Indian Mango Dal
More than 60 different types of dal (or dhal) are made across India. The basic dish contains lentils or other legumes flavored with aromatics and spices. Here, yellow lentils (toor dal) and mango are cooked in a more traditionally Southern India style—more souplike. Both ripe and underripe mango will work: less-ripe mango imparts a tart flavor and holds its shape, while riper mango breaks down more during cooking and gives the dish a sweeter taste. Serve over basmati rice or with roasted chicken.Yield: 6 servings, about 1 cup each
Active Time: 30
Total Time: 40
- 1 cup yellow lentils
- 4 cups water
- 1 teaspoon salt, divided
- 1/2 teaspoon ground turmeric
- 1 tablespoon canola oil
- 1/2 teaspoon cumin seeds
- 1 medium onion, chopped
- 4 cloves garlic, minced
- 1 tablespoon minced fresh ginger
- 1/2 teaspoon ground coriander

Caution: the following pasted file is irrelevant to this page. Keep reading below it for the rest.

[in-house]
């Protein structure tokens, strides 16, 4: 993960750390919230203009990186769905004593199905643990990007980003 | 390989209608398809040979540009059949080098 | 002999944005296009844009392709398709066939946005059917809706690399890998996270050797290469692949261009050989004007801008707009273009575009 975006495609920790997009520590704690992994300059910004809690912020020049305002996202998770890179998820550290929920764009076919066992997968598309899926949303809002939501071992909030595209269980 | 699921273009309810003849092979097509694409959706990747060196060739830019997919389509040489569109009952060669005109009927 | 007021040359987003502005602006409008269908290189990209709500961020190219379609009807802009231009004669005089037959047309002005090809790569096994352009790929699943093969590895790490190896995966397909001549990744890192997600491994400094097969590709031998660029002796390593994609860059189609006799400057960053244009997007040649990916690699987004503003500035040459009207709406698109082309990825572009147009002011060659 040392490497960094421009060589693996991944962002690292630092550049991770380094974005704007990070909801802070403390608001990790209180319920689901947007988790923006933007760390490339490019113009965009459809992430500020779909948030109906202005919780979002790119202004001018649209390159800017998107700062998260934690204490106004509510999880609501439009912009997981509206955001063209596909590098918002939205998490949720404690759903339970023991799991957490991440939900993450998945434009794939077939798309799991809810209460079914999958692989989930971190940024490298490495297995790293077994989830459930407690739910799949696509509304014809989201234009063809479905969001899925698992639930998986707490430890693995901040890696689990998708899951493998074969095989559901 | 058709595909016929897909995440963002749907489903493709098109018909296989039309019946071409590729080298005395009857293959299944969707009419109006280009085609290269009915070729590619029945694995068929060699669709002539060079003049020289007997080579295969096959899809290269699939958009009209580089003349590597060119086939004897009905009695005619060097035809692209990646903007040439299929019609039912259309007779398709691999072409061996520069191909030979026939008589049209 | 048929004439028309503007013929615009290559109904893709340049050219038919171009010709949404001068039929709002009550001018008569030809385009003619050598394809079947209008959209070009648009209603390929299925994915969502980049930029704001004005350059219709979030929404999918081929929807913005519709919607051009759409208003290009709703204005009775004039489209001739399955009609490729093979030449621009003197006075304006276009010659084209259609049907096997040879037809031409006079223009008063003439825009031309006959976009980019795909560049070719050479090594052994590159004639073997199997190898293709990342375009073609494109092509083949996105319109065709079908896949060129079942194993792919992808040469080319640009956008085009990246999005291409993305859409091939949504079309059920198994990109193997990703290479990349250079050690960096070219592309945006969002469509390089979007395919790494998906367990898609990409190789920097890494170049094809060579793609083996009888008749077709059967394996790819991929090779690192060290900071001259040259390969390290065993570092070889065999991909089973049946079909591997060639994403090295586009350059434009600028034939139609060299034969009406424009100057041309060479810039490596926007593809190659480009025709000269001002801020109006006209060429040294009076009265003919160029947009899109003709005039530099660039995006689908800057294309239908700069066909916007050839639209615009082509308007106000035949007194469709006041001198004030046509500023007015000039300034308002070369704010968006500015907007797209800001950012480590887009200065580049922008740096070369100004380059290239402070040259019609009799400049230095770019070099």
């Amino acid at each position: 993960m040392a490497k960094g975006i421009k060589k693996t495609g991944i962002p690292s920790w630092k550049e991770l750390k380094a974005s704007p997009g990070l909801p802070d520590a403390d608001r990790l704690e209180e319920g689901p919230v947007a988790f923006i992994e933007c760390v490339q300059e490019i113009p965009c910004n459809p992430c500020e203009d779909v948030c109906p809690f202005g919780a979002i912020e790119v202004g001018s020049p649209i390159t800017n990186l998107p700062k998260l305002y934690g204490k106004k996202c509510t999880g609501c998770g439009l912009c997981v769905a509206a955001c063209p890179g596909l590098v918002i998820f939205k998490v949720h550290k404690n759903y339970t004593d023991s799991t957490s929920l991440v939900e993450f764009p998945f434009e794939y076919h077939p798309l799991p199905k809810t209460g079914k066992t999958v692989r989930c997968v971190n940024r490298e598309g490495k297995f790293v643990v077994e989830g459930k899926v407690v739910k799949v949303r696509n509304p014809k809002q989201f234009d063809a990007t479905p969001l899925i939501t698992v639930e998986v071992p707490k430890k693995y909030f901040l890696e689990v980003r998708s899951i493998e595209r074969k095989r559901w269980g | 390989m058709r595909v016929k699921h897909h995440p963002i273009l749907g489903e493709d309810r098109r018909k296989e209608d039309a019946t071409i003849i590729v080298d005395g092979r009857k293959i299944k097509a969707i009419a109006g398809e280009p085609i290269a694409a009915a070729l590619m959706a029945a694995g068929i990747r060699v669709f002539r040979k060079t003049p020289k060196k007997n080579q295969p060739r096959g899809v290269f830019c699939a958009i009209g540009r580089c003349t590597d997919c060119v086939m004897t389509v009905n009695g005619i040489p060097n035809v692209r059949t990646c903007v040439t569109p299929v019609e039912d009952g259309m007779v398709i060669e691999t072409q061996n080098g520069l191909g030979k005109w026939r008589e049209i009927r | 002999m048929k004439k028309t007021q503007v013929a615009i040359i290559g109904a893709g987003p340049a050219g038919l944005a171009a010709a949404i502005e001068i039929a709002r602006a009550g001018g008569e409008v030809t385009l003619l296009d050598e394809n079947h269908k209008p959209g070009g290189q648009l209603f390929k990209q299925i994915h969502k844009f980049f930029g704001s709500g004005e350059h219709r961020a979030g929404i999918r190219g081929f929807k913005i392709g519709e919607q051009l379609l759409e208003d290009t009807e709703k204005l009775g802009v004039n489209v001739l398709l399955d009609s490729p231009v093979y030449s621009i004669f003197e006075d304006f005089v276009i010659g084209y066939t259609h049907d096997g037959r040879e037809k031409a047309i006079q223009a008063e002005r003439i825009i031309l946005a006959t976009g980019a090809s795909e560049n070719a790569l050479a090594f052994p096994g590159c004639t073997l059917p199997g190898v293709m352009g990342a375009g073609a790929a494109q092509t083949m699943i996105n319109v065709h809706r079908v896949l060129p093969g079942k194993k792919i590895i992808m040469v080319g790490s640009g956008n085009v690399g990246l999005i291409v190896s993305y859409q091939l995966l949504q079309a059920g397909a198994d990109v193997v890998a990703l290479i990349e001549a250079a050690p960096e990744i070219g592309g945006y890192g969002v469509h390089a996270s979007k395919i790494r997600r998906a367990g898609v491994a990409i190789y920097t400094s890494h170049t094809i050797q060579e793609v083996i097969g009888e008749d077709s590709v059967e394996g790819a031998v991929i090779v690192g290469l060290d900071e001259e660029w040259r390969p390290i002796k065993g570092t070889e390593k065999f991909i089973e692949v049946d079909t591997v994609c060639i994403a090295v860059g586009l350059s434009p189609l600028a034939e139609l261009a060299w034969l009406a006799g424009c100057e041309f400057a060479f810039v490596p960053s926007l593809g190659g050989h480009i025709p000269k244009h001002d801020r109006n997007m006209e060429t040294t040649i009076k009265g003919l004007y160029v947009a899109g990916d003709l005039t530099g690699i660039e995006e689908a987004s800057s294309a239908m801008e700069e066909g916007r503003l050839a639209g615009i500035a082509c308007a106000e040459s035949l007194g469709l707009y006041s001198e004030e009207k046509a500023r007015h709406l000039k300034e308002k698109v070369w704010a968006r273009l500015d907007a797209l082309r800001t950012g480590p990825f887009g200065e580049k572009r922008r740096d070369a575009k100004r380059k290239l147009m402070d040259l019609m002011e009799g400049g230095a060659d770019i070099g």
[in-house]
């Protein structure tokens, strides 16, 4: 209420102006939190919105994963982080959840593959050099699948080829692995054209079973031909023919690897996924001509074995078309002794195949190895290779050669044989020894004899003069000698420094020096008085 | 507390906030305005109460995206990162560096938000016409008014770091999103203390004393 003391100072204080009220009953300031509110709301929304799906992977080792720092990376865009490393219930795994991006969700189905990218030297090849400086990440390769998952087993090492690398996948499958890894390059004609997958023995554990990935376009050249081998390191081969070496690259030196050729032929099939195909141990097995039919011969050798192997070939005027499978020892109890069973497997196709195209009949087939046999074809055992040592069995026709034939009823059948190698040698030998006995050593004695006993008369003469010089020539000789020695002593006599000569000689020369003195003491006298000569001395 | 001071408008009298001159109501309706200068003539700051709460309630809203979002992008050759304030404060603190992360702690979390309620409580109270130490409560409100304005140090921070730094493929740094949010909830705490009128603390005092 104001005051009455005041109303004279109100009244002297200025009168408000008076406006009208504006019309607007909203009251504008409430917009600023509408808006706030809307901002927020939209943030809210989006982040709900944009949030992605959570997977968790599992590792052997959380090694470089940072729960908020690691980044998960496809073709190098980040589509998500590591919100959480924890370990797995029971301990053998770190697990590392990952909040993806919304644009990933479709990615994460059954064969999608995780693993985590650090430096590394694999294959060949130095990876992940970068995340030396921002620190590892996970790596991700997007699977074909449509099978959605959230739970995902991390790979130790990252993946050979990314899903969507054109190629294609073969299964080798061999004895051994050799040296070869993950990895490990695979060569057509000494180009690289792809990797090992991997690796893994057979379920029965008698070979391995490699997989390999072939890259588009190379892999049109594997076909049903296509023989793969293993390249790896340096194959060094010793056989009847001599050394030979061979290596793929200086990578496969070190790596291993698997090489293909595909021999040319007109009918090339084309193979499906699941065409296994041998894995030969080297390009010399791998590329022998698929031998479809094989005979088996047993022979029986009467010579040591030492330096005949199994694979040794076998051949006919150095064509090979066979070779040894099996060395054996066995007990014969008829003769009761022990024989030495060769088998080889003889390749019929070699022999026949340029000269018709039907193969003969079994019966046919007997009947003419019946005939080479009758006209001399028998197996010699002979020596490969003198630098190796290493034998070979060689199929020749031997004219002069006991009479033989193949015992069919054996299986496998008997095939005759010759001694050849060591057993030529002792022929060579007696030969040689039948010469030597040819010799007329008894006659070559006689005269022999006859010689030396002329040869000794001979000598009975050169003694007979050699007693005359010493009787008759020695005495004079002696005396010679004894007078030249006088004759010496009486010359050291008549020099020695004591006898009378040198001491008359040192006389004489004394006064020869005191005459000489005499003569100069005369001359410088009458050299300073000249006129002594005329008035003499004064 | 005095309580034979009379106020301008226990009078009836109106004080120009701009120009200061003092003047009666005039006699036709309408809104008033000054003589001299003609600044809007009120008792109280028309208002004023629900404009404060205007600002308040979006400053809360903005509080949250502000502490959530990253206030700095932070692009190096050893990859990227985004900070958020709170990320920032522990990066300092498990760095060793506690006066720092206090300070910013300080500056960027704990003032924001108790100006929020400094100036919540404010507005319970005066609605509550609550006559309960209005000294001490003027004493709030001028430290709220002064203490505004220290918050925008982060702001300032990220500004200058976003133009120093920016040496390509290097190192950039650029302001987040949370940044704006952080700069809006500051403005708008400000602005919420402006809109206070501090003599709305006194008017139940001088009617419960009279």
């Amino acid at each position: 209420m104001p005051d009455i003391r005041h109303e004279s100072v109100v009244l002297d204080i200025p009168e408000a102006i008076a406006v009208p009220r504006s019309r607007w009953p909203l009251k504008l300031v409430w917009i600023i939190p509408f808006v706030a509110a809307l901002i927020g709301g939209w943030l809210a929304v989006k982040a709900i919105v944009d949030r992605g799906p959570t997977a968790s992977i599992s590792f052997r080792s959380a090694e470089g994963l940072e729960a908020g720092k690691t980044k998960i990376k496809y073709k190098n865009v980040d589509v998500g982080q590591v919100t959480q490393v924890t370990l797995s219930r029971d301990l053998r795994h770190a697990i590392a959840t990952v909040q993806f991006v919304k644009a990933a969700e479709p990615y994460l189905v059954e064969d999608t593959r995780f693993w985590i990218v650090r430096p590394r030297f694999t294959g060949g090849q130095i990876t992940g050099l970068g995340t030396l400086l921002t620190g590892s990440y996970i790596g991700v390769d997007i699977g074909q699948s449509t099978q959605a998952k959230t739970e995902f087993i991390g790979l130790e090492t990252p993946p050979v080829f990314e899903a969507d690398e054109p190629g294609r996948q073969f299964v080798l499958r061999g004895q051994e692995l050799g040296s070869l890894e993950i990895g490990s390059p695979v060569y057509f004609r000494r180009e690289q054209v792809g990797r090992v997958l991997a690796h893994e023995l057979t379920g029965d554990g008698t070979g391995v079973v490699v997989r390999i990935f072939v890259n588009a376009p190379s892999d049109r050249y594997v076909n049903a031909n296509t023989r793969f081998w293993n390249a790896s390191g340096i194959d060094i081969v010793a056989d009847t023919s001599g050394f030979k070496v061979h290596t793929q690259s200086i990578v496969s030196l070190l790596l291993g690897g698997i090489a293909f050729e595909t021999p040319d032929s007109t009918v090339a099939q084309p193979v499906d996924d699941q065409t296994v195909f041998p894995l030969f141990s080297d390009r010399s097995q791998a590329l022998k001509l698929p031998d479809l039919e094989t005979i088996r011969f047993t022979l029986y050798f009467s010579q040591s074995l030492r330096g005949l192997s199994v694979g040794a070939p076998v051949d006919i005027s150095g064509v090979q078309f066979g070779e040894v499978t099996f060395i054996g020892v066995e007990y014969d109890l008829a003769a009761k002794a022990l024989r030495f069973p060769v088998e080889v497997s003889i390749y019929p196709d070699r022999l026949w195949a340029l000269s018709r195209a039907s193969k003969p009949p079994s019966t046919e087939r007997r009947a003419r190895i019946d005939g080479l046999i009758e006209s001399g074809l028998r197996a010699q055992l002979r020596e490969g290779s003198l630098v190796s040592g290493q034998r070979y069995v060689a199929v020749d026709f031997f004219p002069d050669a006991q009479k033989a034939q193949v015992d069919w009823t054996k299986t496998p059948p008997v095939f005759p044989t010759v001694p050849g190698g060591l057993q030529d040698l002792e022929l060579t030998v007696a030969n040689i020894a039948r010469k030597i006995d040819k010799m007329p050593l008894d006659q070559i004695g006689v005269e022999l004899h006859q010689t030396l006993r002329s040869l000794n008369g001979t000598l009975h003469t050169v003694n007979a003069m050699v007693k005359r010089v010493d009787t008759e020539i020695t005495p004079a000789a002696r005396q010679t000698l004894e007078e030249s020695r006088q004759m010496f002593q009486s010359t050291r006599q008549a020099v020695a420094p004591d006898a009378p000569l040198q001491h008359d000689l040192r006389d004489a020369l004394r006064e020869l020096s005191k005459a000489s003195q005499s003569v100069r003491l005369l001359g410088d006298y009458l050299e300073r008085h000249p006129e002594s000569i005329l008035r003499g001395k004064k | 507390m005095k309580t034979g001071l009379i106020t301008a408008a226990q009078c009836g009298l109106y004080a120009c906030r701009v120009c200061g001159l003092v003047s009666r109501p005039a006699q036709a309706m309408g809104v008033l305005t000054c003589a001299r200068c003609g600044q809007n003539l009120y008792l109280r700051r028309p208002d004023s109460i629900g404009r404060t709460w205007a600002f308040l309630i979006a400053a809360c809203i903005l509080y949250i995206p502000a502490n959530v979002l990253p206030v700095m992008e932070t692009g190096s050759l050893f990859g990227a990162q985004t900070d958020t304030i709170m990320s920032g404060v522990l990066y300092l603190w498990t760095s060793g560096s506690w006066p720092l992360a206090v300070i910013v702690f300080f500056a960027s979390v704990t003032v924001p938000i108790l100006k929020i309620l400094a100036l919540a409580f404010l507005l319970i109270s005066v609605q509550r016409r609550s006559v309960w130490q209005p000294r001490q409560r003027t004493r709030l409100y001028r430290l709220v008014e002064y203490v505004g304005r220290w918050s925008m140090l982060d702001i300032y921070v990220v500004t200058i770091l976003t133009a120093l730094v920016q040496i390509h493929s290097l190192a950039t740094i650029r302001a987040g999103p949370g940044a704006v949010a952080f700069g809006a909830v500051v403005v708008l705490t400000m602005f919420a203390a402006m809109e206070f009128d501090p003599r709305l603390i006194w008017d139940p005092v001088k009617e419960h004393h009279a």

- 1/4 teaspoon cayenne pepper
- 2 mangoes, peeled and diced
- 1/2 cup chopped fresh cilantro
- Place lentils in a colander and rinse until the water runs clear. Combine lentils, 4 cups water, 1/2 teaspoon salt and turmeric in a large saucepan. Bring to a boil. Reduce heat to a simmer, partially cover and cook, stirring occasionally, for 15 minutes.
- Meanwhile, heat oil in a large nonstick skillet over medium heat. Add cumin seeds and cook until fragrant and starting to brown, about 30 seconds. Add onion; cook, stirring, until soft and beginning to brown, 4 to 6 minutes. Add garlic, ginger, coriander, cayenne and the remaining 1/2 teaspoon salt and cook, stirring, for 1 minute more.
- Stir the garlic mixture and mangoes into the lentils. Return to a simmer; cook, stirring occasionally, until the lentils are falling apart, 10 to 15 minutes more. Stir in cilantro.
Nutrition Per Serving
|fat||3 g (0 g sat, 2 g mono)|
Nutrition Bonus Folate (45% daily value), Vitamin C (40% dv), Iron (20% dv), Vitamin A (15% dv).
Carbohydrate Serving 1 1/2
Exchanges 1 starch, 1 fruit, 1 lean meat, 1/2 fat
From EatingWell January/February 2010